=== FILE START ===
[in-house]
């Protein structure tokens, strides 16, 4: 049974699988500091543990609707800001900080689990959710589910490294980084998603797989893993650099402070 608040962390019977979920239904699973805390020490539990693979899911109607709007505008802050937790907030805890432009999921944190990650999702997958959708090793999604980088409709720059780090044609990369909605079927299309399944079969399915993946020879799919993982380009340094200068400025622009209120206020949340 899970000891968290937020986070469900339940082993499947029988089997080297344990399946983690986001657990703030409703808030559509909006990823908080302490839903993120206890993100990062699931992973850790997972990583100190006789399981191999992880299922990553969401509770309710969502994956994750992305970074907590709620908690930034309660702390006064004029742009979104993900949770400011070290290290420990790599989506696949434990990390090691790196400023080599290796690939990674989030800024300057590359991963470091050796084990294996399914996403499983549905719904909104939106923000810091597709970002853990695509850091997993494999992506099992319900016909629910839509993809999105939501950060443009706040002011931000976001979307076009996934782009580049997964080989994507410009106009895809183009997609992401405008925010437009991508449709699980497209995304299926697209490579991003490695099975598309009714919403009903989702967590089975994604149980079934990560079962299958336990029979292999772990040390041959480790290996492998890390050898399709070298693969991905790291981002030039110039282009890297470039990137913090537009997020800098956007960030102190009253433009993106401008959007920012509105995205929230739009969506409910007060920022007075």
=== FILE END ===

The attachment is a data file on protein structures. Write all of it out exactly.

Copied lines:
[in-house]
């Protein structure tokens, strides 16, 4: 049974699988500091543990609707800001900080689990959710589910490294980084998603797989893993650099402070 608040962390019977979920239904699973805390020490539990693979899911109607709007505008802050937790907030805890432009999921944190990650999702997958959708090793999604980088409709720059780090044609990369909605079927299309399944079969399915993946020879799919993982380009340094200068400025622009209120206020949340 899970000891968290937020986070469900339940082993499947029988089997080297344990399946983690986001657990703030409703808030559509909006990823908080302490839903993120206890993100990062699931992973850790997972990583100190006789399981191999992880299922990553969401509770309710969502994956994750992305970074907590709620908690930034309660702390006064004029742009979104993900949770400011070290290290420990790599989506696949434990990390090691790196400023080599290796690939990674989030800024300057590359991963470091050796084990294996399914996403499983549905719904909104939106923000810091597709970002853990695509850091997993494999992506099992319900016909629910839509993809999105939501950060443009706040002011931000976001979307076009996934782009580049997964080989994507410009106009895809183009997609992401405008925010437009991508449709699980497209995304299926697209490579991003490695099975598309009714919403009903989702967590089975994604149980079934990560079962299958336990029979292999772990040390041959480790290996492998890390050898399709070298693969991905790291981002030039110039282009890297470039990137913090537009997020800098956007960030102190009253433009993106401008959007920012509105995205929230739009969506409910007060920022007075």